The MANAP that exists today is not the same exchange, it has been subsumed into the NWIX platform and operates as Edge-IX, a distributed exchange which is present in both Manchester, elsewhere in the Northwest, and in many other locations, including those in London’s Docklands that it was initially intended to provide redundancy for. It’s has a different flavour, and has lost some elements of it’s “regionality”.

What distinguishes it from a carrier, other than the Edge-IX services being non-profit, while the NWIX ones are?

I’m not suggesting that this is a better or worse model, just different, and probably not regional anymore. If this, i.e. reinventing yourself as an inter-regional IX, is the only way a regional IXP in the UK can survive, then we’ll find it very challenging to reach position of sustainable regional peering in the UK. Could things have been different in Manchester?

You may be questioning what issue I have with a “wide-area” exchange point, distributed over a large geographic area? The main concern is shared fate. A disruption that would otherwise be localised, spreading easily. I can probably write a whole article on that. Maybe I will another day…

So, why would a quick hop over the Pennines to Leeds be any different?

Manchester itself is also at risk of being unattractive as a location for regional IXs – with the recent purchase of IFL by Telecity Group there is very little organisational diversity or competition in the Manchester co-lo market – there’s existing facilities such as Vialtus Serverbank, and recent new entrant Ice Colo. Folks in the Manchester area were very quick on the social networks to state their fears about anticipated price rises and few options as a result of the lack of choice.

The Leeds scene is rather different, with lots of smaller, entrepreneurial companies active in the metro area. This is a double-edged sword, as while it results in competition in the co-lo market which folks like, it also meant that IXLeeds couldn’t be present everywhere the potential IX participants wanted to connect, certainly from day one. There’s a future aspiration to expand within the metro.

One of the early strengths in IXLeeds is that has a good community feel behind it, including the involvement of folks who have experienced peering in Manchester, while the Yorkshire RDA have been involved from the outset in getting folks together, but (so far) haven’t felt the temptation to get in the driving seat, instead choosing to play the role of facilitator.

There’s a will to succeed, so hopefully they will reach the critical mass that is required to sustain the exchange.

A concern I have is the lack of international capacity into the Leeds area, Manchester is in a better position here due to the independant (from London) Transatlantic connectivity arriving in the area.

That said, while international bandwidth a something of a pre-requisite for a national exchange point, is that actually necessary for a successful regional IX?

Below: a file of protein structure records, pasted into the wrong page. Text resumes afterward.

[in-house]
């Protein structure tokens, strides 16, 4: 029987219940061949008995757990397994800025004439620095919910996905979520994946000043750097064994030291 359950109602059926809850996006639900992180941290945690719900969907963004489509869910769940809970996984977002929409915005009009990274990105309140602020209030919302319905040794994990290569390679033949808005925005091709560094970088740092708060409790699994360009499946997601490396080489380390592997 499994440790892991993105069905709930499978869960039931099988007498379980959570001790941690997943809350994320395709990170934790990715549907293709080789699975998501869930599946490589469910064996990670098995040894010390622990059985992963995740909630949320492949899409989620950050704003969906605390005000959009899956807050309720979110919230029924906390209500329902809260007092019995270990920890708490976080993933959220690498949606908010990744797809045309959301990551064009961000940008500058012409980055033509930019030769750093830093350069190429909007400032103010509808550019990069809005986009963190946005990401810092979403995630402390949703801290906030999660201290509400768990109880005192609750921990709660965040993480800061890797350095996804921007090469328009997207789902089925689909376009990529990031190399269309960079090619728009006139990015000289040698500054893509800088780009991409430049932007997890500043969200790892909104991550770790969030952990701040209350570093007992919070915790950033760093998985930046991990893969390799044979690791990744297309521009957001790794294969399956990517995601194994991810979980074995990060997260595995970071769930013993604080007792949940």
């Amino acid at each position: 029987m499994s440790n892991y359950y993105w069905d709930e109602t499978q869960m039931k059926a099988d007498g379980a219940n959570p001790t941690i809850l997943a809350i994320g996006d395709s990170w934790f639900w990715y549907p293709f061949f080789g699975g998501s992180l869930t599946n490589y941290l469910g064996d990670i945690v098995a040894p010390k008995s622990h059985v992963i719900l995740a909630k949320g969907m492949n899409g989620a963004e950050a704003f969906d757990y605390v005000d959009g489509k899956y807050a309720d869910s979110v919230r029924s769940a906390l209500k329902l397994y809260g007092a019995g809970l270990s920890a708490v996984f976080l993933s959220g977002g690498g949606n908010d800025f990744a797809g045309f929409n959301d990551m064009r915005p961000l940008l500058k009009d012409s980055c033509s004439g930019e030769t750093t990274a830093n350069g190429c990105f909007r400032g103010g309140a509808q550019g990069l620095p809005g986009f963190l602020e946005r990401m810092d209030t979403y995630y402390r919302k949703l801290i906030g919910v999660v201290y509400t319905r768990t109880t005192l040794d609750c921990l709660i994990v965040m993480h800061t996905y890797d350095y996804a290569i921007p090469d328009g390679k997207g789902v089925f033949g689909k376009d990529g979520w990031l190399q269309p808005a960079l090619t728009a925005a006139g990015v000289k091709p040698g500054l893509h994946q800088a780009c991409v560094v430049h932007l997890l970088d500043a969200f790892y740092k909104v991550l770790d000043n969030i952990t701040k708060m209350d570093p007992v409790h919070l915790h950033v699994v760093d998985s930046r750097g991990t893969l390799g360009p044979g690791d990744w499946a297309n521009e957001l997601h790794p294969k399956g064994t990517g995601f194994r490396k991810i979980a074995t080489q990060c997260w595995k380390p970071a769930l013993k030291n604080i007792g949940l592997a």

Then again – what are the success criteria for an IX, especially a regional one? A graph that forever goes up and to the right? They probably are and should be different from a national IX. Is the regional IX not being satisfied with it’s lot, and wanting to be like it’s larger neighbour, what actually destroys it? Maybe that’s another article in itself?

I’d say it depends on how non-London-centric the early IXLeeds ISPs are, how much of their traffic is delivered locally, and how much traffic they have between each other that they might normally route through London.

If my previous experience is anything to go by – such as opening a new PoP for an already successful IX – these things usually “slow start” – so that means patience is required.

I’m going to come back to this topic in the coming weeks, I’ll try and write about some of the side issues I’ve threatened to cover above, and maybe touch on a missed opportunity.

Still think they should have called it the Rhubarb Internet Exchange. Even if it was just to confuse people. πŸ™‚

Beginning of the end for hotspots?

The Dutch Telecoms Regulator has announced it will require Dutch hotels to register as ISPs (Slashdot article).

Despite the fact that the hotel usually doesn’t own the wifi infrastructure in the hotel, and certainly isn’t an ISP in the normal sense, the Dutch regulator’s rationale is that the hotel is reselling the ISP service – i.e. is a VISP.

I don’t see this is always the case, as the hotels in the .nl, from my experience, don’t rebrand the ISP services as their own. However, they often collect the money and charge it to your room folio.

I suspect the meta question here is what does this mean for hotspots generally, especially the ones which are currently free?

Does this drive up their costs significantly enough to either a) cause free hotspots to charge or b) shut the hotspot down, because the costs of the bureaucracy aren’t recovered?

What happens if I let someone else use a MiFi that I own? Am I an ISP too?

Seems more thought is needed!